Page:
ABU DHABI // "You see this area?" Obaid Al Zaabi asks driving along Khalifa bin Zayed Street. "In the front, you see it's clean. But when you go inside, you will see the difference."
The public health inspector looks for a place to park.
"I will show you," he says. During the next hour, he finds dirty walls, broken tiles, a hidden compartment where salon workers once slept and a cargo shop with a towering pile of boxes and rubbish.
Mr Al Zaabi, 36, from Abu Dhabi, roams the city each day in a crisp kandura, looking for unsanitary conditions in shops and salons and other offences, such as littering and public spitting.
"There are some, when they know we are here in the area, they close their shop and they run away," he says, laughing.
The municipality's 125 public health inspectors issued 23,823 fines in 2011, compared with 9,363 in 2010.
It is not that the city is dirtier, says Khaleefa Al Romaithi, the director of public health for the municipality, but that there are more eyes searching for problems. The department hired additional inspectors in 2011 and plans to hire more soon, he says.
A former stockbroker who joined the municipality after the market crashed, Mr Al Zaabi starts work most days at 7.30am. He walks through neighbourhoods, checks complaints from residents, reviews licence renewals for salons, laundries and other shops and pops by to surprise store owners.
Even when he is off duty, he watches for offences, he says. "I see something wrong, I stop and write it up."
After one year in the job, he has learned to treat offenders with respect. "They say, 'Why is it wrong? I have been doing it this way for 10 years'," Mr Al Zaabi says. "They need time to know what are the right or wrong things."
On Thursday he begins at Salon 2000, a shiny men's salon. He shakes hands with the owner and inspects the sterilising stations. All clear.
At Black & White Dry Cleaning next door, workers iron clothing on clean white bedsheets. But Mr Al Zaabi notices a dirty wall. "They have to do maintenance here," he says. He spots a first aid kit on another wall.
"See like this?" he says, wiping dust away.
As he writes out a warning, the workers smile nervously.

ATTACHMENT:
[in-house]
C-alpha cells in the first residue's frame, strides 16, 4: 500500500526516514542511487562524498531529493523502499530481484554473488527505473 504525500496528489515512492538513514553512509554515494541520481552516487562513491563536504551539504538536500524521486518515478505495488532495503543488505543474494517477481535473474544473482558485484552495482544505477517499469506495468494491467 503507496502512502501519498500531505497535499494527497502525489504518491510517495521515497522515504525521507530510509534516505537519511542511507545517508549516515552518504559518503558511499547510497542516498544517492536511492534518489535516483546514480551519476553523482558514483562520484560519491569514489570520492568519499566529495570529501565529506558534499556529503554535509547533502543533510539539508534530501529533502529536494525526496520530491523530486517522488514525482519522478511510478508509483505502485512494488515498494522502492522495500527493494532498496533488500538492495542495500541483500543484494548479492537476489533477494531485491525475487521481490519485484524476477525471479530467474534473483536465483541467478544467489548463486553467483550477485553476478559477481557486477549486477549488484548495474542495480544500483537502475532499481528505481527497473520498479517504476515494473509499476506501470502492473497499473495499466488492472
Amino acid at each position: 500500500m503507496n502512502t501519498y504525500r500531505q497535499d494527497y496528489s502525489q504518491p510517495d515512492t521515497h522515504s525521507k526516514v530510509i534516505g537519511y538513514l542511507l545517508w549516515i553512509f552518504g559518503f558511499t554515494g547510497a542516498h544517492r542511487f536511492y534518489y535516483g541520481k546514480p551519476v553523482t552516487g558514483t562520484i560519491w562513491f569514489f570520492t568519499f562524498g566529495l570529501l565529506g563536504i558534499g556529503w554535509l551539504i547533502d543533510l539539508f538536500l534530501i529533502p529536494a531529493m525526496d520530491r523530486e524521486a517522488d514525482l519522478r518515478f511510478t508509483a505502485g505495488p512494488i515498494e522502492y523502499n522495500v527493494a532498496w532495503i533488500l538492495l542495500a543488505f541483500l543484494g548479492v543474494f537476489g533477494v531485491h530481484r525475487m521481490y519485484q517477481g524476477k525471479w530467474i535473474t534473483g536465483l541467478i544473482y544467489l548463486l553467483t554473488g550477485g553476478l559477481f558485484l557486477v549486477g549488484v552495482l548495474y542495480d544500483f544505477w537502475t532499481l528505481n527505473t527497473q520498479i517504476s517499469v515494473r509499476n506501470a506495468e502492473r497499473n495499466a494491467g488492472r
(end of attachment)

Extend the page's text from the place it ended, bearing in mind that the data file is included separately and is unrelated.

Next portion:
"Small things … " Mr Al Zaabi assures them. "I will show you."
He cleans dust from light switches with a tissue.
"And you have to fix this one," he says, pointing to the side of the staircase, which is missing a large tile.
"And see here?" he says, bounding around a corner, wiping the floor.
Later, Mr Al Zaabi inspects a minuscule barbershop, Salem Hairdressing Saloon.
He prods the ceiling with a broom - revealing a small attic - then takes off his shoes and climbs on a cabinet to peer inside.
Men used to sleep above the ceiling there, a hazardous arrangement the municipality is trying to eradicate. The salon owner uses the area for storage now. "I can't give him a fine for that because he has no space," Mr Al Zaabi says.
Still, the owner is likely to lose his licence when it comes up for renewal because the salon is not large enough, Mr Al Zaabi says, adding that the owner's choice is to move or close shop.
Deeper in the tangle of side streets, Mr Al Zaabi enters Jasim Air Cargo Est. In the back room, a pile of luggage, boxes, newspapers, empty water jugs and rubbish nearly reaches the ceiling.
"Every day, we are facing places like this," Mr Al Zaabi says. "When we go back home, the first thing they say is go to the toilet and take a shower."
Mr Al Zaabi writes the owner a warning.
"If I come in two weeks, he is trying to clean it up, I give him more time," Mr Al Zaabi says. "If he has done nothing, I will give him a fine."
When Mr Al Zaabi returns to his office that afternoon, a man is arguing in the reception area.
Inspectors have told him to move or reduce activities at his 40-square-foot decor shop, required to have 100 square feet, Mr Al Zaabi says.
"Sometimes the people, they shout at us," he says. "But we cannot shout back, because this is our job."
He settles in for a cup of coffee, his kandura still pristine.